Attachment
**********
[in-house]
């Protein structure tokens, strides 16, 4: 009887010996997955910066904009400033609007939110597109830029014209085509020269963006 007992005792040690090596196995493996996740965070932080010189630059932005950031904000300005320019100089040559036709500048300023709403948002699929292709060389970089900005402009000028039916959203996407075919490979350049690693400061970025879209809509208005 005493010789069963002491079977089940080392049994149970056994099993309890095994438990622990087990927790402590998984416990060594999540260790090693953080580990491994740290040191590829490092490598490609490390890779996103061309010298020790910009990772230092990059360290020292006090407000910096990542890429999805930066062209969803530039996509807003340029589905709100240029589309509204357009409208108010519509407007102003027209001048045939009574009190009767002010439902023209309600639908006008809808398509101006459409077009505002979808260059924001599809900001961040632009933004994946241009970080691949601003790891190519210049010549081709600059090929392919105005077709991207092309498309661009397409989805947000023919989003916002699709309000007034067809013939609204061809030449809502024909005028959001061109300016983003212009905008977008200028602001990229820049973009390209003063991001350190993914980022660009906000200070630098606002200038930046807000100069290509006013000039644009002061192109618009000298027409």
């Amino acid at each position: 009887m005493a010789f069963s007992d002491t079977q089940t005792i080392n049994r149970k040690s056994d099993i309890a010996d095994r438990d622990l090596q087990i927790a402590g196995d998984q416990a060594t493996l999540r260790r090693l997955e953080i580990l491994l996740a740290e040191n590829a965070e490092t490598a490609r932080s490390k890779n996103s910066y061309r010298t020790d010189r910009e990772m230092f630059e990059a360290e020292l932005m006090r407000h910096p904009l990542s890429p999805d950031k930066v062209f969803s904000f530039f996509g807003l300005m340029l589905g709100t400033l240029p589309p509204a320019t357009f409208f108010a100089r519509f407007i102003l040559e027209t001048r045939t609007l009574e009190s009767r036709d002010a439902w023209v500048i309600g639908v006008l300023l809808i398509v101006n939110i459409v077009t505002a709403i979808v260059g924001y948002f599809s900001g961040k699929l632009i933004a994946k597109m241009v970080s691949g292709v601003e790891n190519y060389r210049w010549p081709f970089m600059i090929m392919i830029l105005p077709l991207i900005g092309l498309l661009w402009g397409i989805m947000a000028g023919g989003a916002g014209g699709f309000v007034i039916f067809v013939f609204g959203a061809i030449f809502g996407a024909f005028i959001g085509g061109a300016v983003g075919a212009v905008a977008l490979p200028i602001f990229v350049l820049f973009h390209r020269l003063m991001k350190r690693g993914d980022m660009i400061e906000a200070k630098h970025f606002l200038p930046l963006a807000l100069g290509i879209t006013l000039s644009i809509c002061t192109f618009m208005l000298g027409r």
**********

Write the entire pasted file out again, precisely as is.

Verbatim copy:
[in-house]
């Protein structure tokens, strides 16, 4: 009887010996997955910066904009400033609007939110597109830029014209085509020269963006 007992005792040690090596196995493996996740965070932080010189630059932005950031904000300005320019100089040559036709500048300023709403948002699929292709060389970089900005402009000028039916959203996407075919490979350049690693400061970025879209809509208005 005493010789069963002491079977089940080392049994149970056994099993309890095994438990622990087990927790402590998984416990060594999540260790090693953080580990491994740290040191590829490092490598490609490390890779996103061309010298020790910009990772230092990059360290020292006090407000910096990542890429999805930066062209969803530039996509807003340029589905709100240029589309509204357009409208108010519509407007102003027209001048045939009574009190009767002010439902023209309600639908006008809808398509101006459409077009505002979808260059924001599809900001961040632009933004994946241009970080691949601003790891190519210049010549081709600059090929392919105005077709991207092309498309661009397409989805947000023919989003916002699709309000007034067809013939609204061809030449809502024909005028959001061109300016983003212009905008977008200028602001990229820049973009390209003063991001350190993914980022660009906000200070630098606002200038930046807000100069290509006013000039644009002061192109618009000298027409």
């Amino acid at each position: 009887m005493a010789f069963s007992d002491t079977q089940t005792i080392n049994r149970k040690s056994d099993i309890a010996d095994r438990d622990l090596q087990i927790a402590g196995d998984q416990a060594t493996l999540r260790r090693l997955e953080i580990l491994l996740a740290e040191n590829a965070e490092t490598a490609r932080s490390k890779n996103s910066y061309r010298t020790d010189r910009e990772m230092f630059e990059a360290e020292l932005m006090r407000h910096p904009l990542s890429p999805d950031k930066v062209f969803s904000f530039f996509g807003l300005m340029l589905g709100t400033l240029p589309p509204a320019t357009f409208f108010a100089r519509f407007i102003l040559e027209t001048r045939t609007l009574e009190s009767r036709d002010a439902w023209v500048i309600g639908v006008l300023l809808i398509v101006n939110i459409v077009t505002a709403i979808v260059g924001y948002f599809s900001g961040k699929l632009i933004a994946k597109m241009v970080s691949g292709v601003e790891n190519y060389r210049w010549p081709f970089m600059i090929m392919i830029l105005p077709l991207i900005g092309l498309l661009w402009g397409i989805m947000a000028g023919g989003a916002g014209g699709f309000v007034i039916f067809v013939f609204g959203a061809i030449f809502g996407a024909f005028i959001g085509g061109a300016v983003g075919a212009v905008a977008l490979p200028i602001f990229v350049l820049f973009h390209r020269l003063m991001k350190r690693g993914d980022m660009i400061e906000a200070k630098h970025f606002l200038p930046l963006a807000l100069g290509i879209t006013l000039s644009i809509c002061t192109f618009m208005l000298g027409r």